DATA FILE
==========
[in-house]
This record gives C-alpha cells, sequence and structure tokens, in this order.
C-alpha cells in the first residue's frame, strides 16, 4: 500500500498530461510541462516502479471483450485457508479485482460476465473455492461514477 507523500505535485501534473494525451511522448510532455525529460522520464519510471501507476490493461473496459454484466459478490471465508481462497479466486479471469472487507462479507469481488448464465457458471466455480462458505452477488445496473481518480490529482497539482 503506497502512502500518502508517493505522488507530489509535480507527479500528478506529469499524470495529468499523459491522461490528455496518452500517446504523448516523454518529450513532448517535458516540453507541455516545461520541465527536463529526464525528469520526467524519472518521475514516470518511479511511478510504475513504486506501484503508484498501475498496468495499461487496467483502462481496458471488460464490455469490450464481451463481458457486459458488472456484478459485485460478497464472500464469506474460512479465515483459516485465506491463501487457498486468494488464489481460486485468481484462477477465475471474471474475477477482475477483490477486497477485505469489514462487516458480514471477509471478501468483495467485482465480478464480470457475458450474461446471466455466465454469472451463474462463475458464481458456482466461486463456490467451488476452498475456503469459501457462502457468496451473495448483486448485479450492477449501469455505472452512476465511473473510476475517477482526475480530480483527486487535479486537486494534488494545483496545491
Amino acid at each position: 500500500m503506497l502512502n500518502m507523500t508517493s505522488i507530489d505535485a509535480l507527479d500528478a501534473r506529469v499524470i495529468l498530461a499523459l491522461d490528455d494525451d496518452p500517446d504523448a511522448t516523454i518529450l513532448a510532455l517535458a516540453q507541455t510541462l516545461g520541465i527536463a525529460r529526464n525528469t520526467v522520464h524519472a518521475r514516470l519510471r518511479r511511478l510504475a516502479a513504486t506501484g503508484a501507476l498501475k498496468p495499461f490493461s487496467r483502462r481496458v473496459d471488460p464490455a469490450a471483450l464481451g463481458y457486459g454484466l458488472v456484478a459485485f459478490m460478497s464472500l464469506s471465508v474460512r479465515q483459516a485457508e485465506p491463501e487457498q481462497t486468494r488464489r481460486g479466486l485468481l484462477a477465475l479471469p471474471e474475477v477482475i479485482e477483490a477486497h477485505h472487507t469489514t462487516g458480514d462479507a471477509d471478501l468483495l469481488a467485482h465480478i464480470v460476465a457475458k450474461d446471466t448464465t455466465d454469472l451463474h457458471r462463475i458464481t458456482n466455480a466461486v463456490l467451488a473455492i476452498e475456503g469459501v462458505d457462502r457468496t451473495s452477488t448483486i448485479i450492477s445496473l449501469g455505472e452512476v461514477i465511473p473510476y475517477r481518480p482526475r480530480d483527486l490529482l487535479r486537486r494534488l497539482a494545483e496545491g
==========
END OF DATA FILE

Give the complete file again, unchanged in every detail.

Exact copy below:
[in-house]
This record gives C-alpha cells, sequence and structure tokens, in this order.
C-alpha cells in the first residue's frame, strides 16, 4: 500500500498530461510541462516502479471483450485457508479485482460476465473455492461514477 507523500505535485501534473494525451511522448510532455525529460522520464519510471501507476490493461473496459454484466459478490471465508481462497479466486479471469472487507462479507469481488448464465457458471466455480462458505452477488445496473481518480490529482497539482 503506497502512502500518502508517493505522488507530489509535480507527479500528478506529469499524470495529468499523459491522461490528455496518452500517446504523448516523454518529450513532448517535458516540453507541455516545461520541465527536463529526464525528469520526467524519472518521475514516470518511479511511478510504475513504486506501484503508484498501475498496468495499461487496467483502462481496458471488460464490455469490450464481451463481458457486459458488472456484478459485485460478497464472500464469506474460512479465515483459516485465506491463501487457498486468494488464489481460486485468481484462477477465475471474471474475477477482475477483490477486497477485505469489514462487516458480514471477509471478501468483495467485482465480478464480470457475458450474461446471466455466465454469472451463474462463475458464481458456482466461486463456490467451488476452498475456503469459501457462502457468496451473495448483486448485479450492477449501469455505472452512476465511473473510476475517477482526475480530480483527486487535479486537486494534488494545483496545491
Amino acid at each position: 500500500m503506497l502512502n500518502m507523500t508517493s505522488i507530489d505535485a509535480l507527479d500528478a501534473r506529469v499524470i495529468l498530461a499523459l491522461d490528455d494525451d496518452p500517446d504523448a511522448t516523454i518529450l513532448a510532455l517535458a516540453q507541455t510541462l516545461g520541465i527536463a525529460r529526464n525528469t520526467v522520464h524519472a518521475r514516470l519510471r518511479r511511478l510504475a516502479a513504486t506501484g503508484a501507476l498501475k498496468p495499461f490493461s487496467r483502462r481496458v473496459d471488460p464490455a469490450a471483450l464481451g463481458y457486459g454484466l458488472v456484478a459485485f459478490m460478497s464472500l464469506s471465508v474460512r479465515q483459516a485457508e485465506p491463501e487457498q481462497t486468494r488464489r481460486g479466486l485468481l484462477a477465475l479471469p471474471e474475477v477482475i479485482e477483490a477486497h477485505h472487507t469489514t462487516g458480514d462479507a471477509d471478501l468483495l469481488a467485482h465480478i464480470v460476465a457475458k450474461d446471466t448464465t455466465d454469472l451463474h457458471r462463475i458464481t458456482n466455480a466461486v463456490l467451488a473455492i476452498e475456503g469459501v462458505d457462502r457468496t451473495s452477488t448483486i448485479i450492477s445496473l449501469g455505472e452512476v461514477i465511473p473510476y475517477r481518480p482526475r480530480d483527486l490529482l487535479r486537486r494534488l497539482a494545483e496545491g